Whether or not a child is considered female does not always determine whether or not the child later will identify themselves that way (see gender identity).
It is a popular misconception that the term "woman" is etymologically connected to "womb".
In mature women, the breast is generally more prominent than in most other mammals; this prominence, not necessary for milk production, is probably at least partially the result of sexual selection.
(For other ways in which men commonly differ physically from women, see man.) During early fetal development, embryos of both sexes appear gender-neutral.
There are various words used to refer to the quality of being a woman.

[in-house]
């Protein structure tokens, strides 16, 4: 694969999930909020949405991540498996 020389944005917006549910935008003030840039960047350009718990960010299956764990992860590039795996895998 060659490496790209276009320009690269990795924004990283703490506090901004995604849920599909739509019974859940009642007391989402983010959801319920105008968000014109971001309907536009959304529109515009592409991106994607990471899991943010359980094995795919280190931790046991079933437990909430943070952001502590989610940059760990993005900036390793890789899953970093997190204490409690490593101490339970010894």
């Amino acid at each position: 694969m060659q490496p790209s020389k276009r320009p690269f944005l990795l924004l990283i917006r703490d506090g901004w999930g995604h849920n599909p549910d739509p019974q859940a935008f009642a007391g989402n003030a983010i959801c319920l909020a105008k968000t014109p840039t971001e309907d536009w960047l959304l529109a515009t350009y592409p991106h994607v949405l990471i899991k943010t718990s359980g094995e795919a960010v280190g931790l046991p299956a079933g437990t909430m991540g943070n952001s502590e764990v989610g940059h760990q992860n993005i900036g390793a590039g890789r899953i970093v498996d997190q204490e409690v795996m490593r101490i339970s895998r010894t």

The term "womanhood" merely means the state of being a woman, having passed the menarche; "femininity" is used to refer to a set of typical female qualities associated with a certain attitude to gender roles; "womanliness" is like "femininity", but is usually associated with a different view of gender roles; "femaleness" is a general term, but is often used as shorthand for "human femaleness"; "distaff" is an archaic adjective derived from women's conventional role as a spinner, now used only as a deliberate archaism; "muliebrity" is a neologism (derived from the Latin) meant to provide a female counterpart of "virility", but used very loosely, sometimes to mean merely "womanhood", sometimes "femininity" and sometimes even as a collective term for women.